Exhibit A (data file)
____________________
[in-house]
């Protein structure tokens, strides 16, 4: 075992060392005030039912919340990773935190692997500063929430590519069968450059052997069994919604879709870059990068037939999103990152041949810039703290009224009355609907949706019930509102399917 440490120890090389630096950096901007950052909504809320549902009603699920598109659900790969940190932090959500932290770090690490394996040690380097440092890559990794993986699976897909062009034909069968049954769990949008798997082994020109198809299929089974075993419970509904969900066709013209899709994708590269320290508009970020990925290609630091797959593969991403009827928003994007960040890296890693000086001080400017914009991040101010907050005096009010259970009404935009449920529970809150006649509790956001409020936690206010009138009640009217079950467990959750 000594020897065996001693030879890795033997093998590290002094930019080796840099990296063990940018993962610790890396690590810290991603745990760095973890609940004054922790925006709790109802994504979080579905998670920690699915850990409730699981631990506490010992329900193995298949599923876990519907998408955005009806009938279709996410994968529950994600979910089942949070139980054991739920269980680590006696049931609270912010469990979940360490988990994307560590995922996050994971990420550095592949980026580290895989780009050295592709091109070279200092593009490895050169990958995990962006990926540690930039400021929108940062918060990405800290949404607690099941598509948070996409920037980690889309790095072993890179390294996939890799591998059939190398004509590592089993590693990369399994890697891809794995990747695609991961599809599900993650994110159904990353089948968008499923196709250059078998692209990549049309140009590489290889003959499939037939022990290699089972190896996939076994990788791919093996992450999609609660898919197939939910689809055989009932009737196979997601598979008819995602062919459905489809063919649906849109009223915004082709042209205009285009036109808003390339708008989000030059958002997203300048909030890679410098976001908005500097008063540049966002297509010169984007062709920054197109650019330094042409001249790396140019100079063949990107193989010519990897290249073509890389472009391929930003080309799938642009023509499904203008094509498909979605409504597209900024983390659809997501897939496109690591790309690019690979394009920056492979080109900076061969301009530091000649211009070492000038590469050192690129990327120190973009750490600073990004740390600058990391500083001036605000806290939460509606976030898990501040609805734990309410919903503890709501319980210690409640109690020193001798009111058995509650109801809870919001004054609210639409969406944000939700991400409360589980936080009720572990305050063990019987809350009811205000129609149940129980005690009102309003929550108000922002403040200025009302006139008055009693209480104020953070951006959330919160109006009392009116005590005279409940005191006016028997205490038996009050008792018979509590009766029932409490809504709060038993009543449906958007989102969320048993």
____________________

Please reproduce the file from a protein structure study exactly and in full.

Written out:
[in-house]
């Protein structure tokens, strides 16, 4: 075992060392005030039912919340990773935190692997500063929430590519069968450059052997069994919604879709870059990068037939999103990152041949810039703290009224009355609907949706019930509102399917 440490120890090389630096950096901007950052909504809320549902009603699920598109659900790969940190932090959500932290770090690490394996040690380097440092890559990794993986699976897909062009034909069968049954769990949008798997082994020109198809299929089974075993419970509904969900066709013209899709994708590269320290508009970020990925290609630091797959593969991403009827928003994007960040890296890693000086001080400017914009991040101010907050005096009010259970009404935009449920529970809150006649509790956001409020936690206010009138009640009217079950467990959750 000594020897065996001693030879890795033997093998590290002094930019080796840099990296063990940018993962610790890396690590810290991603745990760095973890609940004054922790925006709790109802994504979080579905998670920690699915850990409730699981631990506490010992329900193995298949599923876990519907998408955005009806009938279709996410994968529950994600979910089942949070139980054991739920269980680590006696049931609270912010469990979940360490988990994307560590995922996050994971990420550095592949980026580290895989780009050295592709091109070279200092593009490895050169990958995990962006990926540690930039400021929108940062918060990405800290949404607690099941598509948070996409920037980690889309790095072993890179390294996939890799591998059939190398004509590592089993590693990369399994890697891809794995990747695609991961599809599900993650994110159904990353089948968008499923196709250059078998692209990549049309140009590489290889003959499939037939022990290699089972190896996939076994990788791919093996992450999609609660898919197939939910689809055989009932009737196979997601598979008819995602062919459905489809063919649906849109009223915004082709042209205009285009036109808003390339708008989000030059958002997203300048909030890679410098976001908005500097008063540049966002297509010169984007062709920054197109650019330094042409001249790396140019100079063949990107193989010519990897290249073509890389472009391929930003080309799938642009023509499904203008094509498909979605409504597209900024983390659809997501897939496109690591790309690019690979394009920056492979080109900076061969301009530091000649211009070492000038590469050192690129990327120190973009750490600073990004740390600058990391500083001036605000806290939460509606976030898990501040609805734990309410919903503890709501319980210690409640109690020193001798009111058995509650109801809870919001004054609210639409969406944000939700991400409360589980936080009720572990305050063990019987809350009811205000129609149940129980005690009102309003929550108000922002403040200025009302006139008055009693209480104020953070951006959330919160109006009392009116005590005279409940005191006016028997205490038996009050008792018979509590009766029932409490809504709060038993009543449906958007989102969320048993």